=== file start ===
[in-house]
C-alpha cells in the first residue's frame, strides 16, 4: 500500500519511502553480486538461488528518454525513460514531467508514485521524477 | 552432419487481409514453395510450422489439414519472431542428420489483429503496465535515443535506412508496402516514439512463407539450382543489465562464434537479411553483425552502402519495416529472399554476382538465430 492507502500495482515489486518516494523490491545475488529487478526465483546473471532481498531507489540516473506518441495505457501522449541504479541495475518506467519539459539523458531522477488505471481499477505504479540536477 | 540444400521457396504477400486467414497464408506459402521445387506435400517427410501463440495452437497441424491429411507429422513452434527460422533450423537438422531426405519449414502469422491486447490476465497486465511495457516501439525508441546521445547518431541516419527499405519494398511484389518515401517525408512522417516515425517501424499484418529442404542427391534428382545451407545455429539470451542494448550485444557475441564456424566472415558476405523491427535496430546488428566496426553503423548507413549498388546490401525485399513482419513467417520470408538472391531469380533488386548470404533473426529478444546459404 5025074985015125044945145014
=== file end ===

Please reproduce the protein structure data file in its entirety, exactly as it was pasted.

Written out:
[in-house]
C-alpha cells in the first residue's frame, strides 16, 4: 500500500519511502553480486538461488528518454525513460514531467508514485521524477 | 552432419487481409514453395510450422489439414519472431542428420489483429503496465535515443535506412508496402516514439512463407539450382543489465562464434537479411553483425552502402519495416529472399554476382538465430 492507502500495482515489486518516494523490491545475488529487478526465483546473471532481498531507489540516473506518441495505457501522449541504479541495475518506467519539459539523458531522477488505471481499477505504479540536477 | 540444400521457396504477400486467414497464408506459402521445387506435400517427410501463440495452437497441424491429411507429422513452434527460422533450423537438422531426405519449414502469422491486447490476465497486465511495457516501439525508441546521445547518431541516419527499405519494398511484389518515401517525408512522417516515425517501424499484418529442404542427391534428382545451407545455429539470451542494448550485444557475441564456424566472415558476405523491427535496430546488428566496426553503423548507413549498388546490401525485399513482419513467417520470408538472391531469380533488386548470404533473426529478444546459404 5025074985015125044945145014